Commenced in January 2007
Paper Count: 30135
Unpacking Chilean Preservice Teachers’ Beliefs on Practicum Experiences through Digital Stories
Abstract:An EFL teacher education programme in Chile takes five years to train a future teacher of English. Preservice teachers are prepared to learn an advanced level of English and teach the language from 5th to 12th grade in the Chilean educational system. In the context of their first EFL Methodology course in year four, preservice teachers have to create a five-minute digital story that starts from a critical incident they have experienced as teachers-to-be during their observations or interventions in the schools. A critical incident can be defined as a happening, a specific incident or event either observed by them or involving them. The happening sparks their thinking and may make them subsequently think differently about the particular event. When they create their digital stories, preservice teachers put technology, teaching practice and theory together to narrate a story that is complemented by still images, moving images, text, sound effects and music. The story should be told as a personal narrative, which explains the critical incident. This presentation will focus on the creation process of 50 Chilean preservice teachers’ digital stories highlighting the critical incidents they started their stories. It will also unpack preservice teachers’ beliefs and reflections when approaching their teaching practices in schools. These beliefs will be coded and categorized through content analysis to evidence preservice teachers’ most rooted conceptions about English teaching and learning in Chilean schools. The findings seem to indicate that preservice teachers’ beliefs are strongly mediated by contextual and affective factors.
Digital Object Identifier (DOI): doi.org/10.5281/zenodo.1130947Procedia APA BibTeX Chicago EndNote Harvard JSON MLA RIS XML ISO 690 PDF Downloads 513
 Brown, J., J. Bryan, and T. Brown. 2005. Twenty-first century literacy and technology in K–8 classrooms. Innovate 1 (3).
 Contreras, G. & Prieto, M. (2008). Las concepciones que orientan las prácticas evaluativas de los profesores: un problema a develar. Estudios Pedagógicos, v. 34, n. 2, 245-262.
 Hashweh, M. (2005). Teacher pedagogical constructions: a reconfiguration of pedagogical content knowledge. Teachers and Thinking: Theory and Practice, v. 11, 273-292.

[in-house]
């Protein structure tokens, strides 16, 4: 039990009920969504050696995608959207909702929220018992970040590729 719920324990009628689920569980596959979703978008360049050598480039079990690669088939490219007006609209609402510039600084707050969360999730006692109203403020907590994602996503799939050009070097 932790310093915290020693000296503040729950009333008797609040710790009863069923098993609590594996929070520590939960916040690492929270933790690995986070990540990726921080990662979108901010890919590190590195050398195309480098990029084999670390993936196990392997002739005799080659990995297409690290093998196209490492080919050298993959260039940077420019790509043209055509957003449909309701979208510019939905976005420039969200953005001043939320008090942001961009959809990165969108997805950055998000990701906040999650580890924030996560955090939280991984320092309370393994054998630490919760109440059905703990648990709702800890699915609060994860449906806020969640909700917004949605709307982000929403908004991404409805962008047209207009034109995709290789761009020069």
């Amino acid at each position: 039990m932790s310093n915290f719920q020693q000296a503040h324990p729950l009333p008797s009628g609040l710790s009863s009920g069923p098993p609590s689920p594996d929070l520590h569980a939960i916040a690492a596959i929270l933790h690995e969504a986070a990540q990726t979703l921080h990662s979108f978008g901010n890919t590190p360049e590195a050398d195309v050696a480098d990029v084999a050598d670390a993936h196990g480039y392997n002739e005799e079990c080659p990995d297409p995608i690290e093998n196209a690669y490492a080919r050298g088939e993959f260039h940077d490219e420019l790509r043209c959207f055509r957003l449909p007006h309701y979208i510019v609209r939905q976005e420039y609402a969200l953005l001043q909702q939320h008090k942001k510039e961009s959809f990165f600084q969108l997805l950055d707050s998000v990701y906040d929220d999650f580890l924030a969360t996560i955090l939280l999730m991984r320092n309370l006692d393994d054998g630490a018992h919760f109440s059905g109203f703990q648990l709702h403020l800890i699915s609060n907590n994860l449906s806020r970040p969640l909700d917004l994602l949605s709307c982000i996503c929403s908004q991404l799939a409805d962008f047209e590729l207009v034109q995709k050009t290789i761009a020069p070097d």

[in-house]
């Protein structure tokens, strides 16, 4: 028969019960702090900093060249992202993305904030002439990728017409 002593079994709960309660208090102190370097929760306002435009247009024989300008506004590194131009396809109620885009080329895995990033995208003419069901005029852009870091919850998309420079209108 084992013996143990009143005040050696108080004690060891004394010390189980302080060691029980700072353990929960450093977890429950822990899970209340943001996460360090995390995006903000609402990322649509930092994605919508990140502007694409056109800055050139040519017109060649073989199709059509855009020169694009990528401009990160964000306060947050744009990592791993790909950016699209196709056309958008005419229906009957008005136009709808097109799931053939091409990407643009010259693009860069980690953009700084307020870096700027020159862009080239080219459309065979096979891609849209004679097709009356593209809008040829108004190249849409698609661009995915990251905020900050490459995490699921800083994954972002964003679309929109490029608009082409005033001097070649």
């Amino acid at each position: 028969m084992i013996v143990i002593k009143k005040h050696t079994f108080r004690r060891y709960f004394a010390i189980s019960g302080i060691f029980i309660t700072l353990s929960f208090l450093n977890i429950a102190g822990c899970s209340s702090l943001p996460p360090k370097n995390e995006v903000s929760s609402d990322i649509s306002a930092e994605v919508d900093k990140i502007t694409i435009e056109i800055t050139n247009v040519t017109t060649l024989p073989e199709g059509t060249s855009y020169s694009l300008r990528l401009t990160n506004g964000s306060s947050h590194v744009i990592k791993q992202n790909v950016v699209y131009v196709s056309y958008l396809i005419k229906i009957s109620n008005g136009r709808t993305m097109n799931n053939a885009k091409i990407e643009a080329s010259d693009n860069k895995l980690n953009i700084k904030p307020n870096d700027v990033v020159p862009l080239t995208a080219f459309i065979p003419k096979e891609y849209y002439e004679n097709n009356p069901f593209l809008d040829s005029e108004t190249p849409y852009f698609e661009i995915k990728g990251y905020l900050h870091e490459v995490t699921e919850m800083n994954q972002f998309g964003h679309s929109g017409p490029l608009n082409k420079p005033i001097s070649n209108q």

Kajder, S. (2004). Personal narrative and digital storytelling. English Journal, 93 (3), 64–68.
 Lambert, J. (2010). Digital storytelling cookbook. Berkeley, CA: Digital Diner Press.
 McGeoch, K. 2010. Digital stories. International House Journal of Education and Development, 28, 19–21.
 Nail, O. (2010). Los incidentes críticos de aula. Un aporte a la gestión docente y la formación inicial. Proyecto DIUC 210.161.006-1.0. Concepción: Universidad de Concepción.
 Ohler, J. (2008). Digital storytelling in the classroom: New media pathways to literacy, learning, and creativity. Thousand Oaks, CA: Corwin.
 Robin, B. (2008). Digital storytelling: A powerful technology tool for the 21st century classroom. Theory into Practice, 47 (3): 220–228.
 Roehrig, A., Bohn, C., Turner, J. & Pressley, M. (2007). Mentoring beginning primary teachers for exemplary teaching practices. Teaching and Teacher Education, vol. 24, n. 3, 1-19.
 Sadik, A. (2008). Digital storytelling: A meaningful technology-integrated approach for engaged student learning. Educational Technology Research and Development, 56 (4), 487–506.
 Shulman, L. (2005). Conocimiento y enseñanza: fundamentos de la nueva reforma. Revista de Currículum y Formación del Profesorado, vol. 9, n. 2, 1-30.
 Swenson, J., C. A. Young, E. McGrail, R. Rozema, and P. Whitin. (2006). Extending the conversation: New technologies, new literacies, and English education. English Education, 38 (4): 351–369.
 Tripp, D. (1993). Critical incidents in teaching: Developing professional judgement. Nueva York: Routledge.